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  Sending Object through TCP/IP...  (Read 3456 times)
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Offline LordWilson

Junior Newbie




Who runs it???...TKE Runs it...


« Posted 2003-04-23 20:40:08 »

I am trying to send a Deck object that I have created by subclassing the Vector class through a TCP/IP Connection...I'm not sure if i'm doing this correctly, however...the problem isn't getting the deck SENT, i don't think, but receiving it correctly is the problem...

The Client side code is as follows...

InetAddress server = InetAddress.getByName("hippo");
                 int port = 22222;
                 
                 Socket socket = new Socket(server, port);
                 
                 System.out.println("Connected to server...attempting to send deck");
                 
                 ObjectOutputStream oos = new ObjectOutputStream(socket.getOutputStream());
                 oos.writeObject(deck);
                 System.out.println("DeckSent");
                 oos.flush();
                 oos.close();
socket.close();

(I'm catching everything necessary...)

Please don't poke too much fun at the code, i'm just beginning this TCP/IP stuff ;-)

anyways, i'm sure that the message is getting to the server...because the connection is made fine...

server code is as follows...

int servPort = 22222;
             ServerSocket serverSocket = new ServerSocket(servPort);
             
             while(true){
                   Socket inSocket = serverSocket.accept();
                   
                   ObjectInputStream ois = new ObjectInputStream(inSocket.getInputStream());
                   
                   Object possibleDeck = ois.readObject();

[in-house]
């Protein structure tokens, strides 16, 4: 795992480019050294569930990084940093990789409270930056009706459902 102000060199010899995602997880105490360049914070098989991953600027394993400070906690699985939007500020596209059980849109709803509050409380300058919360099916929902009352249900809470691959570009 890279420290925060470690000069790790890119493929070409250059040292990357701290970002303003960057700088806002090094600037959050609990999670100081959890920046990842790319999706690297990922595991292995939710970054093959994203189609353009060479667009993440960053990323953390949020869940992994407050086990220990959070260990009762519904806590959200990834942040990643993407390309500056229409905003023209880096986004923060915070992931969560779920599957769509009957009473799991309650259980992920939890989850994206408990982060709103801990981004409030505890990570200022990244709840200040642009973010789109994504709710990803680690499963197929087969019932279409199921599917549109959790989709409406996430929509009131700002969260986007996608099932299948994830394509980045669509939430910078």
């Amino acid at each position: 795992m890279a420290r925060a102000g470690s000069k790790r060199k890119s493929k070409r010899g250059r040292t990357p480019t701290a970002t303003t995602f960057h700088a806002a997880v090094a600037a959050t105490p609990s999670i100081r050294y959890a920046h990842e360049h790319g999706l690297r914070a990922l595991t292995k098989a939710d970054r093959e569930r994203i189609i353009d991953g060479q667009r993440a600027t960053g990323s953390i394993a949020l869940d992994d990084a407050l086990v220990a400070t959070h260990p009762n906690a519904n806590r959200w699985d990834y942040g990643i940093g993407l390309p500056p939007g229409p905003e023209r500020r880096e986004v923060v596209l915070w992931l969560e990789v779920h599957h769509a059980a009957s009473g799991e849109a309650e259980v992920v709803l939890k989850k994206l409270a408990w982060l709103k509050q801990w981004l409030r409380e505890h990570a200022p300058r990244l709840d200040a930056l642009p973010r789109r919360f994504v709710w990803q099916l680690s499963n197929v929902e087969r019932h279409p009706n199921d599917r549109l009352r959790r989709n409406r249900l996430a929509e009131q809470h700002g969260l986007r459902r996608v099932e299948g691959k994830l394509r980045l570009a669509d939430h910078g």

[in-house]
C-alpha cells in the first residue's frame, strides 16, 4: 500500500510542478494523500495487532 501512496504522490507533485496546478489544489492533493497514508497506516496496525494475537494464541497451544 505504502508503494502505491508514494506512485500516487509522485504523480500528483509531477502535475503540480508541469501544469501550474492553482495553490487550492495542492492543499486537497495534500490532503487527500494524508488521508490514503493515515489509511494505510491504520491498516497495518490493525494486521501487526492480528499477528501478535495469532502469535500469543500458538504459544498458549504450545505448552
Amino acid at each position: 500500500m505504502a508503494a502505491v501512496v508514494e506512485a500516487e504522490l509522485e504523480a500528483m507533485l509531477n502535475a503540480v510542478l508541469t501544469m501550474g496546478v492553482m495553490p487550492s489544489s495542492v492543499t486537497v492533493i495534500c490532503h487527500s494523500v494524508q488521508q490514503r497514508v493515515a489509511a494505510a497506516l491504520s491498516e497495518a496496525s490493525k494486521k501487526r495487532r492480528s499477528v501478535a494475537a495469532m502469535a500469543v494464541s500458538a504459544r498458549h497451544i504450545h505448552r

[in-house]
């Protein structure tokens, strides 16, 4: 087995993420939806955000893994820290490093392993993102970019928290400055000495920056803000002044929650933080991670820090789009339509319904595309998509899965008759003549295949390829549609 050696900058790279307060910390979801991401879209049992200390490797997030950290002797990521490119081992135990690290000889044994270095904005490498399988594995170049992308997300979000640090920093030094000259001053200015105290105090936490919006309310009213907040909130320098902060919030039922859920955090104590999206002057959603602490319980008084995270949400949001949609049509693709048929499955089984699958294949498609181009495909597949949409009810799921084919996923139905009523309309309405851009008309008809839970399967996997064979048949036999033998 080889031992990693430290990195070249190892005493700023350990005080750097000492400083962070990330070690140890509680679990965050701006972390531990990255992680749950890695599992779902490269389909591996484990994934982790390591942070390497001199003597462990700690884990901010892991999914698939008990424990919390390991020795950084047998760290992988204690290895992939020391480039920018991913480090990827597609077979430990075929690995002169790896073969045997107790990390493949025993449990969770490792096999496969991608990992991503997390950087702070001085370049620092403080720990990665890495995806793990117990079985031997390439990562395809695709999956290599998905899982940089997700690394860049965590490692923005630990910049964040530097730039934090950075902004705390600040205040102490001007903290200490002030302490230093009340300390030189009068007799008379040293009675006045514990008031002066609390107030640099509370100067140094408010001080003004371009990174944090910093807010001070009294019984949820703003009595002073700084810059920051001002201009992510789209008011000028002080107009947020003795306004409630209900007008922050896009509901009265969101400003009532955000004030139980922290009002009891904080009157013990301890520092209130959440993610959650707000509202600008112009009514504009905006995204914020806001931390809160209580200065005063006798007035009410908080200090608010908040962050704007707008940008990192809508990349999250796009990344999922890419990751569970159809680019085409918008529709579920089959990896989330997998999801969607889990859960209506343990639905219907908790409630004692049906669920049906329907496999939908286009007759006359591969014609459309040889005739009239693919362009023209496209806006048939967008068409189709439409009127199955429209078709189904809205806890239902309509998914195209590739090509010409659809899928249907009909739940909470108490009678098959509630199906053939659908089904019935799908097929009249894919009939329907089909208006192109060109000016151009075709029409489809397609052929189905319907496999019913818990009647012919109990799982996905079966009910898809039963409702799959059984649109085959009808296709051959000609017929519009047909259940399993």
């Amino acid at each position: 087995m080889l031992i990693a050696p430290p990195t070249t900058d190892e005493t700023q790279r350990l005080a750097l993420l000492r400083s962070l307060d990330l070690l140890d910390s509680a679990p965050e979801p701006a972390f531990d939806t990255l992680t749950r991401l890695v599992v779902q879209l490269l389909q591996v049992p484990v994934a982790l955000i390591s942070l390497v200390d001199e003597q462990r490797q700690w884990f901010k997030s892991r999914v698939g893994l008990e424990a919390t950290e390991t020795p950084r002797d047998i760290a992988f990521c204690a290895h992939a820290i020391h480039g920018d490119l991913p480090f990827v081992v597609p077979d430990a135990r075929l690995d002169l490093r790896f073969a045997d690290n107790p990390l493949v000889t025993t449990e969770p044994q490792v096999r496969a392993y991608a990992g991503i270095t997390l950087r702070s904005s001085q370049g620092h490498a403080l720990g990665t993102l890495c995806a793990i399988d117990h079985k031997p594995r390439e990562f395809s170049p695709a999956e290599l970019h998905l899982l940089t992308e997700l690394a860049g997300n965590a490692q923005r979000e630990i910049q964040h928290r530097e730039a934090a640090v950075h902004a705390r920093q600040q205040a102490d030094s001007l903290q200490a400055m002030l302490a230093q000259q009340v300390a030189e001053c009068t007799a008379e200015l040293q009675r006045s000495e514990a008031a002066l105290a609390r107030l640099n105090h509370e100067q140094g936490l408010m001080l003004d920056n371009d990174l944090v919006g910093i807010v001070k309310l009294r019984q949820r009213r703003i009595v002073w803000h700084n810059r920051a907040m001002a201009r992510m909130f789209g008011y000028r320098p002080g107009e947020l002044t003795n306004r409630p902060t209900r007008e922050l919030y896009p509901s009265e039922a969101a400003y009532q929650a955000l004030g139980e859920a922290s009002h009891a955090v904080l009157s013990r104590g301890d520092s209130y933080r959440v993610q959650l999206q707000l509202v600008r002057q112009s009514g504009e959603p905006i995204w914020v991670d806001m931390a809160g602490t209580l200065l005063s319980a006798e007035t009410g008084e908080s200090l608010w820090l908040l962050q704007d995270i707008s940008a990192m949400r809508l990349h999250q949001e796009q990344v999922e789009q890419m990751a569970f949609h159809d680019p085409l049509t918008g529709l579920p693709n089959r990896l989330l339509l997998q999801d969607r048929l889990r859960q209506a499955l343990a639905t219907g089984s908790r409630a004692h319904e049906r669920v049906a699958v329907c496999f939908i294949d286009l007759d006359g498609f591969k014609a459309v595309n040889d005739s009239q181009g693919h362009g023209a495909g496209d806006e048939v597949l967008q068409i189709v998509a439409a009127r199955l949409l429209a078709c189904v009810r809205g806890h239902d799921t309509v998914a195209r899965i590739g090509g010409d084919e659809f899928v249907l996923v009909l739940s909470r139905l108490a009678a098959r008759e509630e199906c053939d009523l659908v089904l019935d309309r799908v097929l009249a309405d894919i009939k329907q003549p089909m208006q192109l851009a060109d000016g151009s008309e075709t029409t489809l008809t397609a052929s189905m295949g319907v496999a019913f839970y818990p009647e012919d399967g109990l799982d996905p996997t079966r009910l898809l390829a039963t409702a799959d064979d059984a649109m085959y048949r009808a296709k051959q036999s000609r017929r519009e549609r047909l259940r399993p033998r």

System.out.println("Checking for Instance");
                       if(possibleDeck instanceof Deck){
                             System.out.println("It's a Deck");
                             deck = (Deck)possibleDeck;                        
                             
                             System.out.println("Deck Loaded..."      );
                       }
                       else
                             System.out.println("It's not a deck");
                       ois.close();
                       serverSocket.close();      
                 }

it gives the error message (which i will display in a sec) when it reaches the line:  "Object possibleDeck = ois.readObject();"

The error message is as follows...

java.io.InvalidClassException: javax.swing.JComponent; local class incompatible:
stream classdesc serialVersionUID = 4775608949283930591, local class serialVers
ionUID = -7908749299918704233

I can't seem to fix it...it might help to know if where the problem is rising...is it the WAY that i'm sending the object (basically, CAN I DO IT THAT WAY????)...or does it have to do with something else?...

any help is appreciated...even suggestions on how to fix it (sample code is *always* welcome...) ...

if i'm not sending the object in the correct manner, what is the best (easiest, even) to send one object from one machine to another?...

Thanx for any help....

Russ

Don't talk...You'll seem less stupid that way...
Offline mill

Junior Member




popcorn freak


« Reply #1 - Posted 2003-04-24 12:17:09 »

Vector itselt is serializable, but you may have objects in your Deck that are not or perhaps you have attributes which aren't.

try making your attributes transient and see if that works.

if objects aren't serializable i think you get another error message than the one you get (if i remember correctly)

anyway, from the error message it looks like the object sent is not the same kind as the one that's received.

you are using the same class file, right? as in you haven't recompiled the client's Deck-file or something?

Offline LordWilson

Junior Newbie




Who runs it???...TKE Runs it...


« Reply #2 - Posted 2003-04-25 02:36:30 »

I am using the same classes...

I think i might be able to narrow it down, however...